Just a few miles from Wears Valley and adjacent to Cades Cove and Little River Road is the quiet village of Townsend, TN. Known as “the Peaceful Side of the Smokies,” this area moves at a slower, quieter pace and has an abundance of craft shops, unique restaurants, accommodations, and seasonal festivals.
Townsend Area HistoryBefore the 1900s, this area of the Little River Valley was called Tuckaleechee Cove, a name given to the region by the Cherokees that means “peaceful valley.” New settlers to the area began arriving in the late 1700s. For more than a century after these first settlements, it remained a “peaceful valley,” with subsistence farming as the primary livelihood of the inhabitants. Then, for a short period of less than 40 years, this region became a beehive of commercial lumbering activity. Wilson B. Townsend and a group of fellow Pennsylvanians formed the Little River Lumber Company in 1900. In order to log the terrain, they established the Little River Railroad. They gave the name Townsend to the village where the railroad and lumber company were located.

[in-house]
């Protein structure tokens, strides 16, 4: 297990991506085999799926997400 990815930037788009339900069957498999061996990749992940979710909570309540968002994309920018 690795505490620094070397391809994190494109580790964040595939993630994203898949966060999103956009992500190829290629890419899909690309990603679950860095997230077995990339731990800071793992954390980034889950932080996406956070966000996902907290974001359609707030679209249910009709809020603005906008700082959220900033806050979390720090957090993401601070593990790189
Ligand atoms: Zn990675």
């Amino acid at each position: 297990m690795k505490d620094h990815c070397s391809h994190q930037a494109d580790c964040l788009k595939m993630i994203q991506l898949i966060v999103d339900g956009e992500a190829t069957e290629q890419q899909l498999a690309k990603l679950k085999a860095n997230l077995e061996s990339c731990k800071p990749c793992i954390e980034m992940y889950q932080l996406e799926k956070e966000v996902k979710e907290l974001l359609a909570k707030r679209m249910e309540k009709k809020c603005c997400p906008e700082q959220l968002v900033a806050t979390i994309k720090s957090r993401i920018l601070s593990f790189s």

During this period of intense commercial activity, the scenic mountain country became a popular attraction once the railroads opened relatively easy access to it. Some of the logging camps such as Elkmont began to evolve into tourist hotels. When the Great Smoky Mountains National Park was established in the 1930s, lumbering ceased and the area re-emerged as “the Peaceful Side of the Smokies.” With the end of lumbering activities came the removal of the railroad tracks that used to run through the valley. These rail beds provided the beginnings of roadways and trails into the Smoky Mountains. In the mid-1930s, most of the forest land originally acquired by Wilson B. Townsend was sold to the state which then turned it over to the National Park Service to form a large part of the Great Smoky Mountains National Park.
Because of its proximity to Cades Cove and access to the Great Smoky Mountains National Park, Townsend has become a major destination for visitors to the Smoky Mountains.